http://bouillon.math.usu.ru/articles/ctre.pdf

...and the author names every data type after something stringy. I wanted to continue the theme, but it took some serious Wikipedia digging before I could find something that was textile-related and not already taken. In retrospect, this was a bad choice, since I kept forgetting how to spell it. :-(


Most varieties of Quechua wouldn't spell it 'quipu' any more; that's the influence of Spanish orthography, where 'qu' meant 'k' and 'hu' meant 'w'. Most modern orthographies would spell it 'khipu', which might be easier to remember.

And for your future endeavors: twine, thrum, strand, and lisle are, as far as I know, unused.


Lolcode uses YARN. Then again, it's almost the same as BUKKIT OF NUMBAR... No wonder other languages don't use silly names.


Are you telling me that thread now means something in addition to an execution context?


If you need to access a utf-8 string indexed by character rather than byte you are probably doing something wrong.


You have an issue with fast text search?


If you aren't building an index ahead of time, you're writing a state machine, in which case you're better off treating it as bytes for efficiency and simplicity. (An array of 256 pointers vs a nearly unbounded dynamic map of pointers.)

If you are building an index ahead of time, just use byte offsets in your index instead of character offsets. You'll still be iterating through it from the beginning to build the index.


You can't treat its as bytes because you are than dependent on what the came before those bytes, which messes with your ability to skip ahead on a miss.


He's arguing that you don't need to skip ahead on a miss. If you're test some UTF-8 string for membership in some other UTF-8 text, then go ahead and compare the individual bytes even if they don't line up as characters.

If you use a fast text search algorithm like Aho-Corasick, you'll still get reliable and accurate fast text search, and while you will perform unnecessary checks against invalid UTF-8 sequences, you won't have to create extra data structures or use any other operations and the algorithm can be implemented in a way that's pretty straightforward. The convenience of that outweighs the benefits you'd get of using a larger, elaborate data structure.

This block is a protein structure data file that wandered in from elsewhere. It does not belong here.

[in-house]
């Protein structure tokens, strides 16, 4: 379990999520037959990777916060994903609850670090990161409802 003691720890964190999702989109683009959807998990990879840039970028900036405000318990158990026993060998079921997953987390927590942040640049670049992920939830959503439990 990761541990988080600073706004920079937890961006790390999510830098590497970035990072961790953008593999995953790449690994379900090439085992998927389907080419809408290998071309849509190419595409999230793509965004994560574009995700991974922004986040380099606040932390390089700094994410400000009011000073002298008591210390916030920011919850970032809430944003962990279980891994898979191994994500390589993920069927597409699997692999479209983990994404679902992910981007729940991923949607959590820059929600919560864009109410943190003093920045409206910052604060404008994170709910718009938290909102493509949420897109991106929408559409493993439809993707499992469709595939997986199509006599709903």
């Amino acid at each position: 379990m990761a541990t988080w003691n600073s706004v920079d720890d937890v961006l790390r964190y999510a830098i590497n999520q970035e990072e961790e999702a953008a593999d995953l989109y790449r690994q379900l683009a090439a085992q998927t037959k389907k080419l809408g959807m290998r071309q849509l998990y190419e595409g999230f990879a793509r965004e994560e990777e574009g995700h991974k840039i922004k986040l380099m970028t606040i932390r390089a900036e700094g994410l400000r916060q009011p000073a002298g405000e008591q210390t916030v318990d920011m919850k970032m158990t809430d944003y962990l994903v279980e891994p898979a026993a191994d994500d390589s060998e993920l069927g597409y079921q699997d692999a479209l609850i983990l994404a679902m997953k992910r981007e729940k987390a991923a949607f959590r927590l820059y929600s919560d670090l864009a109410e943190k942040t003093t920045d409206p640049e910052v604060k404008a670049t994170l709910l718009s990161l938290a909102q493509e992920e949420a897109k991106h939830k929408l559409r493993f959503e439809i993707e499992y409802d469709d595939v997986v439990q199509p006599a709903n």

If you just need get-current-char and go-forward-n-chars operations, you can get those cheaply by having heavyweight strings implement an iterable API. (Yes, I know you also need the ability to iterate backward for Boyer-Moore, but that's also fairly straightforward.)

This is not an argument against heavyweight strings, but an argument for better programming languages.


Well, the other advantage to using language-provided ropes or some variation on it, especially in functional languages with the capability for parallel execution, is that the rope structures (i.e. trees) are similar enough to Steele's conc lists (c.f. Guy Steele's "Organizing Functional Code for Parallel Execution") that searching in parallel could be achieved with little to no extra work from the programmer, which when possible would be much better than straight Aho-Corasick on a byte array.


What if you're searching for substrings which span more than one chunk? What you'd end up needing to do is make a monoid of Aho-Corasick automaton state transition functions, and use a parallel prefix method. Steele gives examples of this sort of thing in the talk you mentioned. He and Danny Hillis go into more detail in their classic paper:

http://portal.acm.org/citation.cfm?doid=7902.7903

If you combine this with heavyweight strings, you can get incremental and/or parallel string matching, but it's almost as easy to do on a byte array.


Additionally, the larger elaborate data structure will almost certainly be slower.


I'm not understanding. In which case? Aho corasick works just as well on a sequence of bytes as on a sequence of characters.


Related paper by Boehm:

http://www.cs.ubc.ca/local/reading/proceedings/spe91-95/spe/...

If I recall correctly an implementation of "ropes" ships with the Boehm GC sources.


Small nit: Ruby actually represents strings as mutable objects.


Which does cause occasionally hilarious but usually mind rendingly irritating to ferret out bugs, from time to time. Common Lisp strings are the same way (symbols in both languages being the immutable type).